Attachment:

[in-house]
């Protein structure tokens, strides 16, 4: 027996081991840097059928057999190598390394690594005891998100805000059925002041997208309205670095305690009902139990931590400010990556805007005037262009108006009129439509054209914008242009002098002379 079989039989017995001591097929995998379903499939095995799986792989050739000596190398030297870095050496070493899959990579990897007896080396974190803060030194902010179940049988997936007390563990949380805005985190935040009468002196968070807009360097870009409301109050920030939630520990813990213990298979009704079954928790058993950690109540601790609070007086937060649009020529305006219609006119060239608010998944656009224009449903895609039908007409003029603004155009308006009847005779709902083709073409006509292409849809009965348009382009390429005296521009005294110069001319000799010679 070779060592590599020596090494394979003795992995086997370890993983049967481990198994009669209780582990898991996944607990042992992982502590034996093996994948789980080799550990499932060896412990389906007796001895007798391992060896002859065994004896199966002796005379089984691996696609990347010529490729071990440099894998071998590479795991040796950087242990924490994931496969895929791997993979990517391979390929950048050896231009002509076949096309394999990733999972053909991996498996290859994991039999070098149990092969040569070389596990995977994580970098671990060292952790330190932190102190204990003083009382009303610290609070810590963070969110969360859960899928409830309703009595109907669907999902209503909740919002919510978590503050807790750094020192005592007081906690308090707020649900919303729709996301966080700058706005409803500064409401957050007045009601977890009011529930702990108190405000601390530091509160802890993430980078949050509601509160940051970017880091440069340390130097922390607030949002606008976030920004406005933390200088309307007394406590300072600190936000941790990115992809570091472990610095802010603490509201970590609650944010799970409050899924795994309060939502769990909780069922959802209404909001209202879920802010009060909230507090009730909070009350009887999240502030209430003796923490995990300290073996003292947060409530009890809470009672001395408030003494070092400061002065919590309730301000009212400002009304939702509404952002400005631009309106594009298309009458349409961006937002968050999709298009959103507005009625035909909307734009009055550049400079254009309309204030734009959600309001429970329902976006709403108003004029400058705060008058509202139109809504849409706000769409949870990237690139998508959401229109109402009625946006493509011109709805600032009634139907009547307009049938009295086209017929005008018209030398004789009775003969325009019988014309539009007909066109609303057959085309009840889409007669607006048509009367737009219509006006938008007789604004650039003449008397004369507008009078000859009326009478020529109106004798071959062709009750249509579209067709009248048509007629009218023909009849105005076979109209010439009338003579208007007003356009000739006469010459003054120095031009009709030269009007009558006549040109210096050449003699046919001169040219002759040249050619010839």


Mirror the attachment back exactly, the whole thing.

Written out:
[in-house]
């Protein structure tokens, strides 16, 4: 027996081991840097059928057999190598390394690594005891998100805000059925002041997208309205670095305690009902139990931590400010990556805007005037262009108006009129439509054209914008242009002098002379 079989039989017995001591097929995998379903499939095995799986792989050739000596190398030297870095050496070493899959990579990897007896080396974190803060030194902010179940049988997936007390563990949380805005985190935040009468002196968070807009360097870009409301109050920030939630520990813990213990298979009704079954928790058993950690109540601790609070007086937060649009020529305006219609006119060239608010998944656009224009449903895609039908007409003029603004155009308006009847005779709902083709073409006509292409849809009965348009382009390429005296521009005294110069001319000799010679 070779060592590599020596090494394979003795992995086997370890993983049967481990198994009669209780582990898991996944607990042992992982502590034996093996994948789980080799550990499932060896412990389906007796001895007798391992060896002859065994004896199966002796005379089984691996696609990347010529490729071990440099894998071998590479795991040796950087242990924490994931496969895929791997993979990517391979390929950048050896231009002509076949096309394999990733999972053909991996498996290859994991039999070098149990092969040569070389596990995977994580970098671990060292952790330190932190102190204990003083009382009303610290609070810590963070969110969360859960899928409830309703009595109907669907999902209503909740919002919510978590503050807790750094020192005592007081906690308090707020649900919303729709996301966080700058706005409803500064409401957050007045009601977890009011529930702990108190405000601390530091509160802890993430980078949050509601509160940051970017880091440069340390130097922390607030949002606008976030920004406005933390200088309307007394406590300072600190936000941790990115992809570091472990610095802010603490509201970590609650944010799970409050899924795994309060939502769990909780069922959802209404909001209202879920802010009060909230507090009730909070009350009887999240502030209430003796923490995990300290073996003292947060409530009890809470009672001395408030003494070092400061002065919590309730301000009212400002009304939702509404952002400005631009309106594009298309009458349409961006937002968050999709298009959103507005009625035909909307734009009055550049400079254009309309204030734009959600309001429970329902976006709403108003004029400058705060008058509202139109809504849409706000769409949870990237690139998508959401229109109402009625946006493509011109709805600032009634139907009547307009049938009295086209017929005008018209030398004789009775003969325009019988014309539009007909066109609303057959085309009840889409007669607006048509009367737009219509006006938008007789604004650039003449008397004369507008009078000859009326009478020529109106004798071959062709009750249509579209067709009248048509007629009218023909009849105005076979109209010439009338003579208007007003356009000739006469010459003054120095031009009709030269009007009558006549040109210096050449003699046919001169040219002759040249050619010839």